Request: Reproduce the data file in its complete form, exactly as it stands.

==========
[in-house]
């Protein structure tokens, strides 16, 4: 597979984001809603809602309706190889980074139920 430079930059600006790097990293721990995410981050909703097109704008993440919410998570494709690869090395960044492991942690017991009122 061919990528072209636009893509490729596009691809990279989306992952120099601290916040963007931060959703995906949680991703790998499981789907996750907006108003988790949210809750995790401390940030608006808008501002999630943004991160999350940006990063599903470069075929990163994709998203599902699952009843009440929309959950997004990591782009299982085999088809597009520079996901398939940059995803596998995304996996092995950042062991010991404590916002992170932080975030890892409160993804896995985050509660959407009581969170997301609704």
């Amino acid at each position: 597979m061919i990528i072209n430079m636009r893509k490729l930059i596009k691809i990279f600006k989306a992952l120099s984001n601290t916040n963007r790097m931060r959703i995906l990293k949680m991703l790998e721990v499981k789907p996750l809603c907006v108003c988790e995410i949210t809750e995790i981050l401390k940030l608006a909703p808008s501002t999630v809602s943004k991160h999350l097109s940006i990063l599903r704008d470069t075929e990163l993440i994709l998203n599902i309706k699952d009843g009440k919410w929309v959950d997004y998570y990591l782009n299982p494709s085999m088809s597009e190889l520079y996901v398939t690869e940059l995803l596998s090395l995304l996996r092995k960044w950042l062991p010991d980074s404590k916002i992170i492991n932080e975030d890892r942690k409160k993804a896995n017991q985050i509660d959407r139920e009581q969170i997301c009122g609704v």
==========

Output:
[in-house]
């Protein structure tokens, strides 16, 4: 597979984001809603809602309706190889980074139920 430079930059600006790097990293721990995410981050909703097109704008993440919410998570494709690869090395960044492991942690017991009122 061919990528072209636009893509490729596009691809990279989306992952120099601290916040963007931060959703995906949680991703790998499981789907996750907006108003988790949210809750995790401390940030608006808008501002999630943004991160999350940006990063599903470069075929990163994709998203599902699952009843009440929309959950997004990591782009299982085999088809597009520079996901398939940059995803596998995304996996092995950042062991010991404590916002992170932080975030890892409160993804896995985050509660959407009581969170997301609704």
């Amino acid at each position: 597979m061919i990528i072209n430079m636009r893509k490729l930059i596009k691809i990279f600006k989306a992952l120099s984001n601290t916040n963007r790097m931060r959703i995906l990293k949680m991703l790998e721990v499981k789907p996750l809603c907006v108003c988790e995410i949210t809750e995790i981050l401390k940030l608006a909703p808008s501002t999630v809602s943004k991160h999350l097109s940006i990063l599903r704008d470069t075929e990163l993440i994709l998203n599902i309706k699952d009843g009440k919410w929309v959950d997004y998570y990591l782009n299982p494709s085999m088809s597009e190889l520079y996901v398939t690869e940059l995803l596998s090395l995304l996996r092995k960044w950042l062991p010991d980074s404590k916002i992170i492991n932080e975030d890892r942690k409160k993804a896995n017991q985050i509660d959407r139920e009581q969170i997301c009122g609704v």